He’s looking for a partner for a huge Black Sea hydrocarbon exploration project.
Ukraine is on the radar screen of energy investors more than ever before, after finally opening up its doors to the world’s largest energy companies this year. Kiev hopes the majors’ financial muscle and know-how will unlock potentially large yet untapped shale and offshore gas reserves.
The hope is for a big boost in domestic production that would wean an energy-intensive economy off increasingly costly Russian natural gas imports.
After inking a landmark production-sharing agreement this year with Royal Dutch Shell involving potential investment of up to $10bn in unconventional exploration and production in eastern Ukraine, Kiev is now moving towards signing of PSA agreements with two other energy majors that were chosen last year in tenders for groundbreaking exploration projects.
US-based Chevron stands to sign a shale gas exploration PSA agreement to drill in western Ukraine. An ExxonMobil-led consortium that also includes Shell is expected this year to finalise a PSA to explore offshore on the western part of Ukraine’s Black Sea coast.
What other opportunities are there?
As a stakeholder along with other investors in the Vanco Prykerchenska project, Akhmetov’s DTEK holds the keys to exploring a vast, 13,000 square kilometres offshore field off the nation’s eastern Black Sea coast.
And DTEK says it wants an international energy major to join as a partner for this costly yet potentially profitable deep-water exploration project.
Speaking with FT on the sidelines of the 4th annual Ukraine Energy Forum organised by Adam Smith Conferences, Maxim Timchenko, CEO and chairman of DTEK, said:
“My personal opinion is that we can only move forward on such a huge national project capable of changing the whole landscape of Ukraine’s gas sector with the participation of international oil and gas companies. This is my position. We are in the process, holding conversations. But this is something we need to discuss with other shareholders.”
Refusing to reveal what stake DTEK currently holds in the project by explaining that he was restricted from discussing the issue, Timchenko said: “For now we are still in a legal process and hope that it can be finished this year, allowing exploration to begin next year.”
He added: “For the first exploration period, a three-year period, we need to do 3D seismic studies and drill two wells. Our cost estimation for this alone is about $380m.”
But who are DTEK’s partners in the Vanco project? And will they back plans to lure in energy majors? Well, it’s all a bit of a mystery for now. A person close to the company suggests that other influential Ukrainian and Russian businessmen were in on the project in prior years.
DTEK is understood to hold at least a 25 per cent stake in the project, but the person close to the company says it is in talks to buyout some of the other partners with the aim of consolidating a majority stake. The plan is to later bring an international energy major in as a partner.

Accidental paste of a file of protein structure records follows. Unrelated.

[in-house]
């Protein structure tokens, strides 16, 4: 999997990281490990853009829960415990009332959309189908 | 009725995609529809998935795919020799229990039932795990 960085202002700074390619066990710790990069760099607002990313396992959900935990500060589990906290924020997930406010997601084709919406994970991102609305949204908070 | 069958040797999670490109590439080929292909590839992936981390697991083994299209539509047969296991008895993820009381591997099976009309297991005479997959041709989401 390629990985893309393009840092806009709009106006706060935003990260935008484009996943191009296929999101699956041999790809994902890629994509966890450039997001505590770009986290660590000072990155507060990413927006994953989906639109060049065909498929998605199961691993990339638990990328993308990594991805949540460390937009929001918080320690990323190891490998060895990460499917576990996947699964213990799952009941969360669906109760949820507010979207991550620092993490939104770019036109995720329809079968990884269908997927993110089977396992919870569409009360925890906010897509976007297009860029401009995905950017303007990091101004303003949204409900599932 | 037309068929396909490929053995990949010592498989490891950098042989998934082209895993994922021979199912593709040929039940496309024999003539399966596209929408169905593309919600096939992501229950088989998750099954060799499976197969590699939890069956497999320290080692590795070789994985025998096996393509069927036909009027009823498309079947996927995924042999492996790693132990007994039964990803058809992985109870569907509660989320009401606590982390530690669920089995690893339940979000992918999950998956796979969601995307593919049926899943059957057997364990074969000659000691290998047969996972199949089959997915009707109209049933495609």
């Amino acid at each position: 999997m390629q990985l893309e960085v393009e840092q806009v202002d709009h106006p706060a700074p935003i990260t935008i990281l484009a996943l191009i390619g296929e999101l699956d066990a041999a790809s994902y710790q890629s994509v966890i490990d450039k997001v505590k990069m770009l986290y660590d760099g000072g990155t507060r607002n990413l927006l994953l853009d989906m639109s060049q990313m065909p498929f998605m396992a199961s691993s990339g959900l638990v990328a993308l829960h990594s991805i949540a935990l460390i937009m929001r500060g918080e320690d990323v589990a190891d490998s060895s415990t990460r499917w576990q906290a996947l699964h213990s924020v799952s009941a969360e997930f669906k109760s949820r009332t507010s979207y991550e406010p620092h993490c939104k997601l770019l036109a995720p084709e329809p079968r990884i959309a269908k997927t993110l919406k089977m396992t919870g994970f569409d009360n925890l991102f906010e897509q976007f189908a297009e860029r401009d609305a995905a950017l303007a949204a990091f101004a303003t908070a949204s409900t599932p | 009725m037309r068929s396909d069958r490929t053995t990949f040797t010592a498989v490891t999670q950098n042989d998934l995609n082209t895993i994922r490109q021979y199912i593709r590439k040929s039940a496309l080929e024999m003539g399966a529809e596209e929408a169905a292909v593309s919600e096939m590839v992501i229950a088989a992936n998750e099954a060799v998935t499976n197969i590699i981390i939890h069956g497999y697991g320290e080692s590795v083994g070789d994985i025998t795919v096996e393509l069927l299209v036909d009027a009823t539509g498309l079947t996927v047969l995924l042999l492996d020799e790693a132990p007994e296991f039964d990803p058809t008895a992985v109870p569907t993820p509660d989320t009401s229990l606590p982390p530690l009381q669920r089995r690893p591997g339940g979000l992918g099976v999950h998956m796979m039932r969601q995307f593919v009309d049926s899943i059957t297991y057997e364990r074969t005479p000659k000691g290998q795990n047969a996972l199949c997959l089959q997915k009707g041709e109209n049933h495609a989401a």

The Vanco Prykerchenska project traces its roots to a 2006 government gas and oil exploration tender won by US-based Vanco Energy. Later, the American company and its financial backers – the Rothschild family investment group JMR – gradually reduced their stakes in the project.
Akhmetov’s DTEK entered, as did two other companies. One is Shadowlight Investments, a private investment company owned by Russian businessman Evgeniy Novitskiy, who is also a director of Sistema, one of Russia’s largest publicly-traded companies.The other is little-known Integrum Technologies.
A person close to the project says that, as a result, Russian interests bought out Houston-based Vanco Energy, which reduced its initial majority stake in the project to 25 per cent.
The changes in beneficial ownership prompted Kiev’s past government, headed then by the now jailed Yulia Tymoshenko, to freeze the project in 2008 on concerns that it had fallen under control of Russian interests.
Tymoshenko’s action triggered an arbitration dispute that was only settled through a peace agreement late last year, the details of which were not disclosed. So, the current shareownership structure is not known, except for DTEK holding its 25-per-cent-plus stake.
The person close to the project said “talks are now underway” with the largest of western energy companies, adding that the deep-water exploration project “requires huge financial investments, technical expertise and state-of-the art equipment.”
The person added: “It would be logical if parties involved would be interested in some highly-experienced international player taking part. Considering the tensions between Ukraine and Russia, it would be only natural to choose a western partner, the likes of ExxonMobil, Chevron, Shell and others. Preliminary exploration will itself cost hundreds of millions of dollars. Potentially billions of dollars could be invested should commercially viable reserves be found. Naturally there are few companies in the world today who would be willing to spend such money in Ukraine. The geology has huge potential.”
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